While the "Chicken Little" Conservatives' shrieking alarms over Medicare's immediate solvency are overblown, the Federal government must address the added strain all of these new enrollees will place on this program.
When people in Washington use the word "bipartisan," they're usually talking about a backroom deal. Why don't progressives and tea partiers get together and show them some real bipartisanship?
No, I am not suggesting that the soon-to-be Republican Majority House Whip change parties. It is clear, however, that Dems desperately need someone to speak for them with Cantor's unabashed, in-your-face style.
Protecting the assets of the super rich seems to be the primary goal of the Senate Republicans and President Obama in this lame duck session of Congress.
Any weakening of Social Security (which could happen if a proposed payroll tax 'holiday' passes) would devastate communities of color who are heavily reliant on Social Security's retirement, disability, and survivor's benefits.
The women clash on why the tax-deal was a "capitulation," on longer-term deficits, on whether Wikileaks was about speech or security. But they applaud a tax overhaul push in 2011 and Edwards' courage with cancer.
Although much has gone wrong during this year's wrangling over state and federal budget deficits, 2010 may go down as the year that America finally shined a light into the dark budget corners where billions are spent on government subsidies.
Tea Party acolytes had among their core message two principles: First, Congress should move quickly to end out of control deficit spending. Second, Congress should stop lying to the American people. Well, so much for that election.
Hard choices are needed to restore our nation's fiscal health. But across-the-board pay and hiring freezes avoid tough strategic decisions. The real question is not what can we cut, but how can we best save money.
One common theme that runs through deficit proposals is the need to make substantial cuts in Pentagon spending. But there will be another obstacle before real savings can be reaped: pork barrel politics.
By: Zachary Kolodin, Roosevelt Campus Network As President Obama's Fiscal Responsibility Commission releases its recommendations, we'll continue to h...
While the Deficit Commission's report may be bold, it isn't bold enough. Eliminating waste won't do it. We need to cut what government does, not just what it spends trying to do it.
Under Clinton, we went from a $290 billion deficit in 1992 to a $239 billion surplus in 2000 while creating over 20 million private sector jobs. That's no coincidence; job creation and deficit reduction are inextricably linked.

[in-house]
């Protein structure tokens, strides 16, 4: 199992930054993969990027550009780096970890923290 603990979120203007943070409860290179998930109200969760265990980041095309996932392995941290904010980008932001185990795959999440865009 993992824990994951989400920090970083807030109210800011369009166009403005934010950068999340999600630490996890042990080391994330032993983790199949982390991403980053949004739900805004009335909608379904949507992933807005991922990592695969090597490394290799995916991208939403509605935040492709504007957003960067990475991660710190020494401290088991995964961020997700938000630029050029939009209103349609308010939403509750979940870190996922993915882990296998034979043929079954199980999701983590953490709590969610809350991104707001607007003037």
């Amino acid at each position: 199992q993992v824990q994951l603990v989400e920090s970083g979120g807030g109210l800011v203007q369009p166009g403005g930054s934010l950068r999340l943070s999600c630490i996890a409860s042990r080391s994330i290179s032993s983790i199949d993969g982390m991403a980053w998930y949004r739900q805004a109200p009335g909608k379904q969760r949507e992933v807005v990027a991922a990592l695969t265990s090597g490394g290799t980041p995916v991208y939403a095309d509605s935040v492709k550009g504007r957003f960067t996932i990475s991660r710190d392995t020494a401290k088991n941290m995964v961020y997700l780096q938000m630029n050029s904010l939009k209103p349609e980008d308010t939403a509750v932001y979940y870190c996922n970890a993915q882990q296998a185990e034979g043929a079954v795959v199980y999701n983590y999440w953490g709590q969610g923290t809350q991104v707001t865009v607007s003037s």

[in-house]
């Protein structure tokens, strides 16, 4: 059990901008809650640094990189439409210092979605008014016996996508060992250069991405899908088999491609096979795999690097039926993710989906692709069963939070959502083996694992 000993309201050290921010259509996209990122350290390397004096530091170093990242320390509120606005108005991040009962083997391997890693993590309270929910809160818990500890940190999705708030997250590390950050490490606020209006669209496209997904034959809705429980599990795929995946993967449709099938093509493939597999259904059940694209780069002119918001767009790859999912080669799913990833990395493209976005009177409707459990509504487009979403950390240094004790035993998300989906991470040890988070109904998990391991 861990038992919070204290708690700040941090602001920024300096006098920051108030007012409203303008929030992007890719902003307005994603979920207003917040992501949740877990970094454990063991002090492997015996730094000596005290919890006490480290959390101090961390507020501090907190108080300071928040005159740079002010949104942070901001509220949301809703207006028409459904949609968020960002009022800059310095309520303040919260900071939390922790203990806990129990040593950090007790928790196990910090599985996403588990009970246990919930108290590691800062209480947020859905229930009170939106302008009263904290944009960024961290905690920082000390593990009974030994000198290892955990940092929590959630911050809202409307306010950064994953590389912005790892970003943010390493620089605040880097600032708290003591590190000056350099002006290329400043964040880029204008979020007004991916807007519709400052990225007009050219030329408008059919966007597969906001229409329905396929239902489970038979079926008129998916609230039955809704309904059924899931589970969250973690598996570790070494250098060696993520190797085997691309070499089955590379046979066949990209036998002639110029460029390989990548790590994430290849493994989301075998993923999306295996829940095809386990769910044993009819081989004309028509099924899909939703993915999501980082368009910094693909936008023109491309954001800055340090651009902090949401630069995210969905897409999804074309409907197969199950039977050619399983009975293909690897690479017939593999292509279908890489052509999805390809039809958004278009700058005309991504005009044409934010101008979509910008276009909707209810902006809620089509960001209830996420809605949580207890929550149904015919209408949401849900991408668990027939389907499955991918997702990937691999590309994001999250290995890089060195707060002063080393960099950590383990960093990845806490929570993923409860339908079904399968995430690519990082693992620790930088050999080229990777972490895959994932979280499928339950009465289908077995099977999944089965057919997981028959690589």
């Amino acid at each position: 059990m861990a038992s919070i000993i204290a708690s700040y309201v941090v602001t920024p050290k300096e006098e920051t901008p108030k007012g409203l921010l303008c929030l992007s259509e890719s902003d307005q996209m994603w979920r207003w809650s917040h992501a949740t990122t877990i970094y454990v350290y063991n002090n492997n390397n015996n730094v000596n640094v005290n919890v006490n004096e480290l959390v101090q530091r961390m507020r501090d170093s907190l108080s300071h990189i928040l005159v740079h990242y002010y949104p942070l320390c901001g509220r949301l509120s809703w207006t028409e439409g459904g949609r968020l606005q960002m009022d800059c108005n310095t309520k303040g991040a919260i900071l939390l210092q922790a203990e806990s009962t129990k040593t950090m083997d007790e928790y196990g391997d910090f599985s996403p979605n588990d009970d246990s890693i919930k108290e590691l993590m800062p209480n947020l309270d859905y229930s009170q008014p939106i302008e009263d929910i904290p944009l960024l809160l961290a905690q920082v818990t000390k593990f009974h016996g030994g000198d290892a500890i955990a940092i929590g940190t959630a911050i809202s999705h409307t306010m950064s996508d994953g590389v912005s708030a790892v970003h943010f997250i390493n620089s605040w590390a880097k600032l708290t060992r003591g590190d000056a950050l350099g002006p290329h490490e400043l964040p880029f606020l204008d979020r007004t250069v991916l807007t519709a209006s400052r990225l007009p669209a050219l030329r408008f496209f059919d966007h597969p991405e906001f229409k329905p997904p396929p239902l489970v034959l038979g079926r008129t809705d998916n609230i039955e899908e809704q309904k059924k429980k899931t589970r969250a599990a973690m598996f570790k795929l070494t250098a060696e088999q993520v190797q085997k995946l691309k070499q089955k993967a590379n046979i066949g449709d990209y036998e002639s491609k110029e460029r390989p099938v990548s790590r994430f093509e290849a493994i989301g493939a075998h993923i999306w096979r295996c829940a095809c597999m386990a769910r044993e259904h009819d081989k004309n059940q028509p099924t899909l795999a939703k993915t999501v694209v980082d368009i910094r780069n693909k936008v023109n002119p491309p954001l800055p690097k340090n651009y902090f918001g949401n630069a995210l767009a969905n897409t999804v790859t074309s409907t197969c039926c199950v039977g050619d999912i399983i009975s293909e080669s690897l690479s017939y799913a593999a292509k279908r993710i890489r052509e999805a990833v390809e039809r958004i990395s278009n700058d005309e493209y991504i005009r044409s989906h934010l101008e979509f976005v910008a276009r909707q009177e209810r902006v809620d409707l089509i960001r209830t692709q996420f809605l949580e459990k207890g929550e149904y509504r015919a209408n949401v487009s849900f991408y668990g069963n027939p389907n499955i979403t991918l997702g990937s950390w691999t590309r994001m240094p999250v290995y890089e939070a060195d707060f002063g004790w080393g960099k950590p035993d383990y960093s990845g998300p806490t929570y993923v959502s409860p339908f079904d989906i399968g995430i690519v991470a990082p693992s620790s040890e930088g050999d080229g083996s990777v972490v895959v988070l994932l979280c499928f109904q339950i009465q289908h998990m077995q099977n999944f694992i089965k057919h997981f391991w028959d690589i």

Many of us have long advocated a green economy where jobs were generated in sectors like alternative energy and recycling. It was our hope that this economy could be both environmentally friendly and offer opportunities for rising living standards. Well, we've now got a green economy and there's plenty of recycling, but it's not exactly what most of us had in mind. In this new green economy, the Wall Street gang recycles their money -- it flows from taxpayers to Wall Street and then back to politicians who ensure that the flow continues and increases. Anyone got a problem with that?
On Friday, President Obama spent four hours in Afghanistan, assuring the troops that they're winning the war against the Taliban. Unfortunately, that wasn't his only disconnect from reality. In a week in which the latest unemployment numbers proved that hopes of a recovery are wishful thinking, in which Congress refused to extend emergency unemployment benefits for 2 million of the long-term unemployed, and in which nearly 27 million Americans are out of work or underemployed, the conversation in Washington is all about the deficit and extending tax cuts for the nation's wealthiest two percent. And the White House promoted and enabled this disconnect when, months ago, it set up a Deficit Commission instead of a Jobs Commission. Welcome to the fierce lack of urgency of maybe some day but not now.
With 9.8% of us jobless, Congress is debating tax cuts for the rich and cutting back on programs for the rest of us. Maybe we should move the Congress out of DC so they can see for themselves what is happening to America.